It is much easier to criticize somebody else’s work than to create something cool yourself. But if you apply a systematic approach to criticizing, make a numbered list and prepare illustrations, it will be regarded as a fully-fledged analysis! In my opinion, icon design is undergoing a transitional period. On the one hand, screen resolutions are increasing, hence enhancing icons. On the other hand, we still have good old pixels. Icons sized 16×16 and even smaller are still widely used. And so, here are the most commonly observed mistakes in icon design…
Sometimes within one set of icons, we have icons that look alike and it is very hard to understand what is what. If you miss the legends, you can very easily get the icons mixed up.
Icons from the Utilities section in Mac OS X. I am always getting them confused and launching the wrong application.
The problem is aggravated by having small size icons displayed on screen.
The simpler and more laconic the icon, the better. It is preferable to keep the number of objects in a single icon to a minimum.
Nevertheless, Microsoft’s designers, inspired by the new format of icons featured in Windows Vista, decided to go big and drew bloated icons to justify their bloated budget:
Each icon presents us with a mini-story with an intertwined plot. The problem is that in small size you are unable to work out what is depicted. Even in larger sizes, it is not always that easy to decipher the icons.
An icon should be easy to read. The fewer elements it has, the better. It is better if the whole image is relevant and not only part of it. Therefore, you have to pay attention to the context of using icons.
Let us take for instance some database icons:
At first glance everything looks alright.
But if this application (or a separate toolbar) deals only with databases, we can (and should) remove the unnecessary part:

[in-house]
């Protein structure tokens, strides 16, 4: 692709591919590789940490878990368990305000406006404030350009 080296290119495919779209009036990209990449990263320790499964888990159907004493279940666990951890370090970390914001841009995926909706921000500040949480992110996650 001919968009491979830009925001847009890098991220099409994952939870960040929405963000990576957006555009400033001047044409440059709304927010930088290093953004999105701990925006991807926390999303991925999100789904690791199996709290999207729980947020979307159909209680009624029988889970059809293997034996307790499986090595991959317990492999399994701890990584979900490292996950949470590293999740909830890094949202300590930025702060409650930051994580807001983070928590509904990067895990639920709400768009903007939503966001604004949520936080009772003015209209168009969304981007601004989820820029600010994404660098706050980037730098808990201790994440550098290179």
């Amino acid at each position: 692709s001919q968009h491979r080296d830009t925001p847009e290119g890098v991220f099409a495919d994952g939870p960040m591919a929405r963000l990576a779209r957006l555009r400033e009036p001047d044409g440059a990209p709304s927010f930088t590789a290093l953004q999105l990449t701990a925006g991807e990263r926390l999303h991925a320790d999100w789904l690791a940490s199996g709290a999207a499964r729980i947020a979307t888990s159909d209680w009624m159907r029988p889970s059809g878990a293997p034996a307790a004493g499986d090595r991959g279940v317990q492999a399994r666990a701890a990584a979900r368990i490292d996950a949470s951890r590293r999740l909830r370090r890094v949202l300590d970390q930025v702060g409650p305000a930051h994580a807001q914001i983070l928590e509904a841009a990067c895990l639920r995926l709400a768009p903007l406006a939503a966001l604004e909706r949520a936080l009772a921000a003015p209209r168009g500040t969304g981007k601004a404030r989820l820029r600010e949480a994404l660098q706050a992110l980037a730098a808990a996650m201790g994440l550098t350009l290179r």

The sense is not lost here but the icons become much more discernible.
Here is a real-life example of unnecessary elements occurring in BeOS 5 icons:
Ticks here are absolutely superfluous. By the way, why are they done in red?
It is a unity of style that unites several icons into a set. The uniting property can be any of the following: color scheme, perspective, size, drawing technique or a combination of several such properties. If there are only a few icons in the set, the designer can keep some rules in his head. If there are many icons in the set and there are several designers working on them (for instance, icons for an operating system), then special instructions are created. Such instructions describe in detail how to draw an icon so that it fits straight into the set.
A multitude of styles in the shell32.dll file in Windows XP. This is the default set of icons suggested to a user wishing to change an icon.
Progress does not stand still: interfaces have gained the potential to display semi-transparent objects, lost the limitation on the number of colors and there is now a trend towards 3D icons. But is it really all that useful? Not always! Especially if we are talking about icons sized 16×16 or smaller.
For example, let us take the application manager from GNOME 2.2.0 (RedHat 9):
Perspective in icons of such minute size is unnecessary and even counter-productive.
And here is the application manager from Windows XP: